Monitoring AWS DynamoDB performance and latency

Home Blog Monitoring AWS DynamoDB performance and latency
monitor and troubleshoot dynamodb

Amazon DynamoDB is a fully managed NoSQL database service provided by AWS. As a managed service, we don’t have to worry about tasks such as hardware provisioning, configuration, scaling, replications, or patching. Although AWS does most of the heavy-lifting, it doesn’t mean we need not be vigilant about how we’re using DynamoDB or that we don’t need to understand it in the larger context of our applications. In this article we’ll cover the common issues that DynamoDB users should look out for and how they impact your application, as well as the key metrics to monitor to get a comprehensive view into the health and performance of DynamoDB.

Common DynamoDB Issues and Troubleshooting

Limited Visibility

Like with other AWS services, DynamoDB can be difficult to see exactly what’s happening with the service. There are many layers of abstraction on top of DynamoDB, making it difficult to troubleshoot.

For example, when requests are throttled, even when there’s enough capacity available, you have no easy way to find out why. There’s nothing logged to make this obvious, meaning you’ll have to go through the documentation to understand how requests were handled. We can try using APIs provided by AWS in their SDKs, but this approach is not so easy.

Also, when there are errors, DynamoDB isn’t so great when it comes to explaining what’s going wrong. There are ways of seeing the performance of each query we run on it and charting this. But that’s pretty much the limit when it comes to debugging performance issues—there’s nothing more you can do out of the box.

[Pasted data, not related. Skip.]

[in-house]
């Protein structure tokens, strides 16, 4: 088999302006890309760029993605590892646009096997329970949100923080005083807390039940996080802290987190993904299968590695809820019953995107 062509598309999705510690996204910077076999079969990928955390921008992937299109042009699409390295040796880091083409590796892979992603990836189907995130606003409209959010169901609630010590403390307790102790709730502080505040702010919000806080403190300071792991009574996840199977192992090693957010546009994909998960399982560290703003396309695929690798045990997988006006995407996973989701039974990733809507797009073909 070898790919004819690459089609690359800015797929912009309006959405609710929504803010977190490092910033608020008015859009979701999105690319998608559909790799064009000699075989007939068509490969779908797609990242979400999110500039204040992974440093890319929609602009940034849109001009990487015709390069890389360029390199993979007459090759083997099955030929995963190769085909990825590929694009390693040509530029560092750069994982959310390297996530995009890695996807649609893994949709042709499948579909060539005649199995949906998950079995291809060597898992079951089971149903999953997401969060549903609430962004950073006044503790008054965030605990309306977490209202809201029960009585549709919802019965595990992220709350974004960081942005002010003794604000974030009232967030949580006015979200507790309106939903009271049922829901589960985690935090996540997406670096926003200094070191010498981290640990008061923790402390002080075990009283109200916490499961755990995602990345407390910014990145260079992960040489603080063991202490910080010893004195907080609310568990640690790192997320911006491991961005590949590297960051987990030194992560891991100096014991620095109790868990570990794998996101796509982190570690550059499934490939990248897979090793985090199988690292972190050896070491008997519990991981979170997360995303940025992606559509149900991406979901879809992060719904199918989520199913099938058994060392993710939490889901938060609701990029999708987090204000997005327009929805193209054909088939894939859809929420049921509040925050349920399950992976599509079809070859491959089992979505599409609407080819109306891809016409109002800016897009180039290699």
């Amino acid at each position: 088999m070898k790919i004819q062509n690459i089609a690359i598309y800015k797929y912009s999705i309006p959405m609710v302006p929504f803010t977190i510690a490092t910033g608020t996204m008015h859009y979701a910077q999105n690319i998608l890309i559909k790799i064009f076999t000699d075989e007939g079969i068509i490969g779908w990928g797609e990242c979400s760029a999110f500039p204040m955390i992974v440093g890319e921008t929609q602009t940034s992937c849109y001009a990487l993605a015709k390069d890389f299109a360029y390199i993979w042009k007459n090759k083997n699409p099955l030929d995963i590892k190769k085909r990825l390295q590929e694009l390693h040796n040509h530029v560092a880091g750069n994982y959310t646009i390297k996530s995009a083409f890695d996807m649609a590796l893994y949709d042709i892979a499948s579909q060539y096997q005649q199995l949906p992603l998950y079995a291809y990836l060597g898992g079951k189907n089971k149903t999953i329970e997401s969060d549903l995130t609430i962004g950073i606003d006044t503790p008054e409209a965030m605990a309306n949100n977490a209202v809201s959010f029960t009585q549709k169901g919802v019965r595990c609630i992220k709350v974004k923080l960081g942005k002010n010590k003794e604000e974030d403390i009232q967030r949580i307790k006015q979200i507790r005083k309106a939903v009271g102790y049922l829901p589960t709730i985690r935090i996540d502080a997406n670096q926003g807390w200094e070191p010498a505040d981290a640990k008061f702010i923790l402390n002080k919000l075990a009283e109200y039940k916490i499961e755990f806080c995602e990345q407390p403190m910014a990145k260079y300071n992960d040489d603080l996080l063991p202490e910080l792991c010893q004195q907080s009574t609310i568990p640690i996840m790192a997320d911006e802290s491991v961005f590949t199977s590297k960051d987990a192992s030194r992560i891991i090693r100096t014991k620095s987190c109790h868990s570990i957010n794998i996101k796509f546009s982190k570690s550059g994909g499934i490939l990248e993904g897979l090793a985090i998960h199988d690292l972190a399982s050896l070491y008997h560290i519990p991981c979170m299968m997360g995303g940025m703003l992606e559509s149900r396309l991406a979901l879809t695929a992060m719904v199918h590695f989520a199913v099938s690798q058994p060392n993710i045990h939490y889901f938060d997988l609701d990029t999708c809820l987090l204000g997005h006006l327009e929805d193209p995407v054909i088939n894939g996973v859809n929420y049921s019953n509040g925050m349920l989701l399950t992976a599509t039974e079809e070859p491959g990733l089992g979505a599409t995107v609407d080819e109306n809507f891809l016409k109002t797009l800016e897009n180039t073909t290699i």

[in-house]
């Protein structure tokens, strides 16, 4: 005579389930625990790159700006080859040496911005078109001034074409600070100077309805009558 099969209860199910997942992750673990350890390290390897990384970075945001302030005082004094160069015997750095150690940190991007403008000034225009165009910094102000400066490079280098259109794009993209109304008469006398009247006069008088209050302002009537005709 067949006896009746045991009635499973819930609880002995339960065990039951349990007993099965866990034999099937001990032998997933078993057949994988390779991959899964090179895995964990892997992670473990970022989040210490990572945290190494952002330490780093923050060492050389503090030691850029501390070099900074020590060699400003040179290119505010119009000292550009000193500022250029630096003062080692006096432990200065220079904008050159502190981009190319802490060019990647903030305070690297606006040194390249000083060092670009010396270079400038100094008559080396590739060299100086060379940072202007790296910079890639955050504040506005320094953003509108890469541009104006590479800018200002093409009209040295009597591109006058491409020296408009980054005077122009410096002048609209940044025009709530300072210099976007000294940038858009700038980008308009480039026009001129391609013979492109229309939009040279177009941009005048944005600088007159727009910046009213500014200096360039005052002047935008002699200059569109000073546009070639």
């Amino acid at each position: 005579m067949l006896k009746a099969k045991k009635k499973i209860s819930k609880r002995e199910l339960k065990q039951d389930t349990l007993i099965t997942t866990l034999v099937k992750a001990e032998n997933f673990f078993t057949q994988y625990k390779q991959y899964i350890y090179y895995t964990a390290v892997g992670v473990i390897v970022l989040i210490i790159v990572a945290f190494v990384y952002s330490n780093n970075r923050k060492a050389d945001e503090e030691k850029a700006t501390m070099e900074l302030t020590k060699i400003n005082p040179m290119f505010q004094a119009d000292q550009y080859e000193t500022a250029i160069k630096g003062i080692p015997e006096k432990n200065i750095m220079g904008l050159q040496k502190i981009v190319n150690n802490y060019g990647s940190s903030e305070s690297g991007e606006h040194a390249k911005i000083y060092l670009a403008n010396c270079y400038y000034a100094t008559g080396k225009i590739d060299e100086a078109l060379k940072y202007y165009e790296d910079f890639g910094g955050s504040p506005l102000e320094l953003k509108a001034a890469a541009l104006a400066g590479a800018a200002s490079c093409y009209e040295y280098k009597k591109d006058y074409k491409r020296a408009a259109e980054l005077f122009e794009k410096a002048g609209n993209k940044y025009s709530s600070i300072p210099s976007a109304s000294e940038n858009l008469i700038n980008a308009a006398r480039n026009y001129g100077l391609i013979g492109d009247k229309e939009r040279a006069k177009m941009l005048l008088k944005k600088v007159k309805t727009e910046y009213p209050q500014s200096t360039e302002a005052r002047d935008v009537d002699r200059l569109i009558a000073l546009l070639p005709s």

AWS manages all permissions to services and data using IAM policies and roles, but DynamoDB IAM policies are very vague, and there are many of them. Getting them right is critical for privacy and security. Not having the right permissions can cause data leaks or disable you from accessing data either through the console or via an application, depending on the use case. Even though the error message makes it clear that it’s a permission issue, there’s no indication of what permission is required or missing, causing further delays in debugging the problem.

Code debugging and exception handling

Debugging any code that works with AWS services or runs on AWS Lambda is always challenging. Because the errors are not very verbose or clear, it’s difficult to understand what the issues are and how to fix them.

The lack of tools to debug AWS services adds to the difficulty of debugging and exception handling. There are some tools on the market to make this easier. For example, Lumigo’s execution tags can help in tagging DB save attempts. You simply tag such DB responses to easily search for them in Lumigo and debug issues whenever necessary.

Potential for high latency and its impact

Slow processing of data

When data is in the hundreds of GBs or in TBs, or too many transformations or computations happening on huge data, the processing of data will slow, among other reasons like unoptimized code, bad design of the system, etc. If the data takes a lot of time, latency will increase and slow down the entire system.

Timed-out requests

When DynamoDB is not able to respond to a request within the time specified, the request will time out, and this will also fail the entire system dependent on this request. Bad network, nodes being too busy or unresponsive can cause timeouts, so make sure you give enough time for the request to come through when creating an AWS SDK client in your applications.


DynamoDB read and write units and their configuration define the performance of our queries. Based on the use cases and load on a given DynamoDB table or instance, we need to ensure  enough units for both reads and writes. If you’re trying to write or read more than one unit, DynamoDB will need to consume multiple, increasing the duration of the operation. You should calculate how many units you need while creating tables configured accordingly to avoid high latencies.


DynamoDB provides two types of throughput modes: provisioned and on-demand. The provisioned mode lets you set a limit on the number of reads and writes per second. This is best when the application is not expected to have any bursts or traffic spikes. But if and when it exceeds the limit set, the applications can experience high latency and even dropped requests. 

The on-demand mode makes sure no request coming into DynamoDB is dropped. It is more accommodating and performant but because it can scale dynamically, it can also cause a spike in billing.

Performance metrics to look for with DynamoDB